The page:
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Acute Childhood Encephalitis and Encephalopathy Associated With Influenza: A Prospective 11-Year Review

Amin, Reshma MD*†; Ford-Jones, Elizabeth MD*†‡; Richardson, Susan E. MD†§; MacGregor, Daune MD*†∥; Tellier, Raymond MD, MSc†§; Heurter, Helen RN*†‡; Fearon, Margaret MD†¶; Bitnun, Ari MD, MSc*†‡

The Pediatric Infectious Disease Journal: May 2008 - Volume 27 - Issue 5 - p 390-395
doi: 10.1097/INF.0b013e31816507b2
Original Studies

Background: Influenza virus infection has been associated with a variety of neurologic complications. The objective of this study was to evaluate prospectively the role of influenza viruses in acute childhood encephalitis/encephalopathy (ACE).

Methods: All children admitted to the Hospital for Sick Children, Toronto, during an 11-year period with ACE and evidence of acute influenza virus infection were included. Acute influenza virus infection was defined by detection of the organism in the nasopharynx by direct immunofluorescence microscopy or viral culture and/or by a 4-fold or greater rise in complement fixation titer.

Results: A total of 311 children with ACE were evaluated; evidence of influenza infection was detected in 7% (22 of 311). Eight were excluded from the main analysis because of evidence implicating other potential pathogens. Eleven of the 14 included subjects were <5 years of age. A respiratory prodrome was documented in 93% of subjects. In 64% neurologic manifestations developed within 5 days of onset of respiratory symptoms. Neuroimaging abnormalities were more common in children <2 years of age. Neurologic sequelae occurred in more than one-half of subjects.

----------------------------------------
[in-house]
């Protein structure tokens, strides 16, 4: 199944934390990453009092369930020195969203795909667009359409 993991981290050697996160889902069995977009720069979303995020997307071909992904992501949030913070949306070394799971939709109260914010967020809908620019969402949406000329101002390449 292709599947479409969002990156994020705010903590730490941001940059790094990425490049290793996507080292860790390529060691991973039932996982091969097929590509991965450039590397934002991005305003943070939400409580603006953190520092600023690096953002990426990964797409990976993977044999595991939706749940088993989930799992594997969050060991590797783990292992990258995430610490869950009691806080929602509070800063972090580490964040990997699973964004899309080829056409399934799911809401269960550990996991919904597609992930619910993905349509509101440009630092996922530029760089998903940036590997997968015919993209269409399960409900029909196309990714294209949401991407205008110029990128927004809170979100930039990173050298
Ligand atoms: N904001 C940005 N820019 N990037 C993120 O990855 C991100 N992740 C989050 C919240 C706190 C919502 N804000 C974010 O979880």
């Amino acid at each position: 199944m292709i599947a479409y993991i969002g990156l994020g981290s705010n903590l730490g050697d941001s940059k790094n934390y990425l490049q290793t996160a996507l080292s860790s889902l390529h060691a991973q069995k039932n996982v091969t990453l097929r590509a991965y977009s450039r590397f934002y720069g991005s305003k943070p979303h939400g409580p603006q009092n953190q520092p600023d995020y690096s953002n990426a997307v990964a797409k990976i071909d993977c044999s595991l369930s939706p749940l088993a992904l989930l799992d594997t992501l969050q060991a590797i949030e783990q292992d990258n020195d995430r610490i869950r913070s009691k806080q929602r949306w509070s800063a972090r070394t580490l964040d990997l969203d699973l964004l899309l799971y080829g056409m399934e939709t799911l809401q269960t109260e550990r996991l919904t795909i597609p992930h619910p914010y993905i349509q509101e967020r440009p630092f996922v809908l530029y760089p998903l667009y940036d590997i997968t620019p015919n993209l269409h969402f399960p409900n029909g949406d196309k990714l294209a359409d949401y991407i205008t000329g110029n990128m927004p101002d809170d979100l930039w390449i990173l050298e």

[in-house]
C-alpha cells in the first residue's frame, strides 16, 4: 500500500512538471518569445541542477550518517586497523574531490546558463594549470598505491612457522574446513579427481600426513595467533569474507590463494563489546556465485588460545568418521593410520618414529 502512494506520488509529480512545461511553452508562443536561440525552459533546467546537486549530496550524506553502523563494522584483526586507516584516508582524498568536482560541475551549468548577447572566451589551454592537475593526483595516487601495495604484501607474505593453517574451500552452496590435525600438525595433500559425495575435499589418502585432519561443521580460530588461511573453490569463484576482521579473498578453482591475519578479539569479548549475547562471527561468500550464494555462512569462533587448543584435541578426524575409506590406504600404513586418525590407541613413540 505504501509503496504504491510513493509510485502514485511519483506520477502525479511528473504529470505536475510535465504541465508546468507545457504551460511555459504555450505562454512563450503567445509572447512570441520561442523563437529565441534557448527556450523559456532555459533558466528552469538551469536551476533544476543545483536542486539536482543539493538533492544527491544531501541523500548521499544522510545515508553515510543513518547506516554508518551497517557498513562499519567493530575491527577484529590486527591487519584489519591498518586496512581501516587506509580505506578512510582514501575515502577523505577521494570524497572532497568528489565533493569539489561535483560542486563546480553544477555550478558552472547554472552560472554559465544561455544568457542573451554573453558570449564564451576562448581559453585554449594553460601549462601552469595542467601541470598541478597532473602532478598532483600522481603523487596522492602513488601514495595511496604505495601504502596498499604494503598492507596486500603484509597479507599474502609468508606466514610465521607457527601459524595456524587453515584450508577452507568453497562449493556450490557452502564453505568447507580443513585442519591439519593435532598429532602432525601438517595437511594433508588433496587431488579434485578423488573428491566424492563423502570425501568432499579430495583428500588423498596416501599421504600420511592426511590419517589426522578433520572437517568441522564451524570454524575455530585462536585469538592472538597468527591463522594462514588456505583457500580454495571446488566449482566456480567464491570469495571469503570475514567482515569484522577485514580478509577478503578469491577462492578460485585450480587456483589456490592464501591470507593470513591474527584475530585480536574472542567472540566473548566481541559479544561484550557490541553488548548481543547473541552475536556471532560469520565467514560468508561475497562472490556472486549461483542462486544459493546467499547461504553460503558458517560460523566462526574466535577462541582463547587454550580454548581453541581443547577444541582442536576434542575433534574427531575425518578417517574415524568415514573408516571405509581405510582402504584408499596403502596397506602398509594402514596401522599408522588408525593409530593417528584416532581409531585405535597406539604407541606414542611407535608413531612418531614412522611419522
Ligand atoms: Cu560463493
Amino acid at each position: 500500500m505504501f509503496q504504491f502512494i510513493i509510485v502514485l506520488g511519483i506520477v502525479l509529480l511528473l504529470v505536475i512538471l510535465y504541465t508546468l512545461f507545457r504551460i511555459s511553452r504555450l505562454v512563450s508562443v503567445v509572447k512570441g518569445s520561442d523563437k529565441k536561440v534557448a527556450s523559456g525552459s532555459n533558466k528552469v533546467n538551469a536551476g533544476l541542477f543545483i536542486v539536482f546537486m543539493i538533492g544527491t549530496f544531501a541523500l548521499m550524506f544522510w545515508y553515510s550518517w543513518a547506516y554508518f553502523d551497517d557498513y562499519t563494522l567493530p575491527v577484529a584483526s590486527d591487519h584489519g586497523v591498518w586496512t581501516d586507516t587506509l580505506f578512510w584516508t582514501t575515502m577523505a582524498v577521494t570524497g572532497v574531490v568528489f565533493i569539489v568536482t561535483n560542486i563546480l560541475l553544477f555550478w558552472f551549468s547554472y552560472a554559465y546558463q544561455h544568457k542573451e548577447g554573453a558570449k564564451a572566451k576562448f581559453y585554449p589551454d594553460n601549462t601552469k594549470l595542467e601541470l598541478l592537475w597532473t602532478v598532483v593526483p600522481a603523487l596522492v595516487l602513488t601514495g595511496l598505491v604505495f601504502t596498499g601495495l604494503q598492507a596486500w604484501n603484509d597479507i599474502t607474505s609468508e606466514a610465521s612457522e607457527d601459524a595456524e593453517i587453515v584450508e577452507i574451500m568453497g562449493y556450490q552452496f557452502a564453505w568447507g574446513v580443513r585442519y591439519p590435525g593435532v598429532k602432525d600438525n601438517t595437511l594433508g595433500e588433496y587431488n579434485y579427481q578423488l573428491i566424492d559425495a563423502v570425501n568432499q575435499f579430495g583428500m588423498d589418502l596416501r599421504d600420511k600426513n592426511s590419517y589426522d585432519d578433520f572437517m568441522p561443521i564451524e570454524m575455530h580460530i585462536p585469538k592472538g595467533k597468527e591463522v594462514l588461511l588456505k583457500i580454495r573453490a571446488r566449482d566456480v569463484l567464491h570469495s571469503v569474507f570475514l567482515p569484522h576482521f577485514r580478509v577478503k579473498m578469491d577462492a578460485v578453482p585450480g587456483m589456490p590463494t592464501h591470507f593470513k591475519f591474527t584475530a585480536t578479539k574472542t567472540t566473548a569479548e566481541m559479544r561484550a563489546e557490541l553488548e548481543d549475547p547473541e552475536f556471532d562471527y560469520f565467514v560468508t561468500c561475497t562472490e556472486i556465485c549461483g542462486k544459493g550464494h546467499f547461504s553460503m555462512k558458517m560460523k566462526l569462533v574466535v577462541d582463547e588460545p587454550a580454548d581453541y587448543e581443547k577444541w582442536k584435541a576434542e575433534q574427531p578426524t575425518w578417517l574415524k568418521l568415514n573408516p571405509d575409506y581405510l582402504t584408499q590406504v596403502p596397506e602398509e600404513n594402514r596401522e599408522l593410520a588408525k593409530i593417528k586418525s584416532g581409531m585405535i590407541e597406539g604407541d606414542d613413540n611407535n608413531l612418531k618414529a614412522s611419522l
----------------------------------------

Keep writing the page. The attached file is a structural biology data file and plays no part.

Conclusions: In this prospective registry, influenza virus infection was associated with 5% of ACE cases. The majority of children were <5 years of age and the prevalence of neuroimaging abnormalities was higher in children <2 years of age suggesting that younger children are predisposed to the neurologic complications of influenza. An acute rather than a postinfectious process was suggested by the briefness of the respiratory prodrome in most cases.

From the *Department of Paediatrics, The Hospital for Sick Children †University of Toronto, Toronto, Ontario, Canada; ‡Division of Infectious Diseases, §Department of Paediatric Laboratory Medicine, and ∥Division of Neurology, The Hospital for Sick Children, Toronto, Ontario, Canada; and ¶Medical Microbiology, Canadian Blood Services.

Accepted for publication December 12, 2007.

Address for correspondence: Ari Bitnun, MD, MSc, FRCPC, University of Toronto, Division of Infectious Diseases, Hospital for Sick Children, 555 University Avenue, Toronto, Ontario, Canada M5G 1X8. E-mail:

© 2008 Lippincott Williams & Wilkins, Inc.